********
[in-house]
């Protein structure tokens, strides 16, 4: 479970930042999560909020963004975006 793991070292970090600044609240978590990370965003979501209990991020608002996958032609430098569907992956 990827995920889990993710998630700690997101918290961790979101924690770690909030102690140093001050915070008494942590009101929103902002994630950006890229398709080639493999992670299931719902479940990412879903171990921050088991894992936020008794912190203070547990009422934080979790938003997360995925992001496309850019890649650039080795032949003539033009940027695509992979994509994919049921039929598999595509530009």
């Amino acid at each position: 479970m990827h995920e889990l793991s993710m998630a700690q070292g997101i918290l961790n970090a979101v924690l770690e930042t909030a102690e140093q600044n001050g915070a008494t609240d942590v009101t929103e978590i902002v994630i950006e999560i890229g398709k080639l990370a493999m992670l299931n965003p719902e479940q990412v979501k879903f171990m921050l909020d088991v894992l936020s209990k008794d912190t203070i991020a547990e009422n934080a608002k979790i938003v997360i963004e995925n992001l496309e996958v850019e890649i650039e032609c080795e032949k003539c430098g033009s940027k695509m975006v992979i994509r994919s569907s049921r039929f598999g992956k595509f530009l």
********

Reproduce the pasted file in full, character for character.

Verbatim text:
[in-house]
């Protein structure tokens, strides 16, 4: 479970930042999560909020963004975006 793991070292970090600044609240978590990370965003979501209990991020608002996958032609430098569907992956 990827995920889990993710998630700690997101918290961790979101924690770690909030102690140093001050915070008494942590009101929103902002994630950006890229398709080639493999992670299931719902479940990412879903171990921050088991894992936020008794912190203070547990009422934080979790938003997360995925992001496309850019890649650039080795032949003539033009940027695509992979994509994919049921039929598999595509530009």
């Amino acid at each position: 479970m990827h995920e889990l793991s993710m998630a700690q070292g997101i918290l961790n970090a979101v924690l770690e930042t909030a102690e140093q600044n001050g915070a008494t609240d942590v009101t929103e978590i902002v994630i950006e999560i890229g398709k080639l990370a493999m992670l299931n965003p719902e479940q990412v979501k879903f171990m921050l909020d088991v894992l936020s209990k008794d912190t203070i991020a547990e009422n934080a608002k979790i938003v997360i963004e995925n992001l496309e996958v850019e890649i650039e032609c080795e032949k003539c430098g033009s940027k695509m975006v992979i994509r994919s569907s049921r039929f598999g992956k595509f530009l």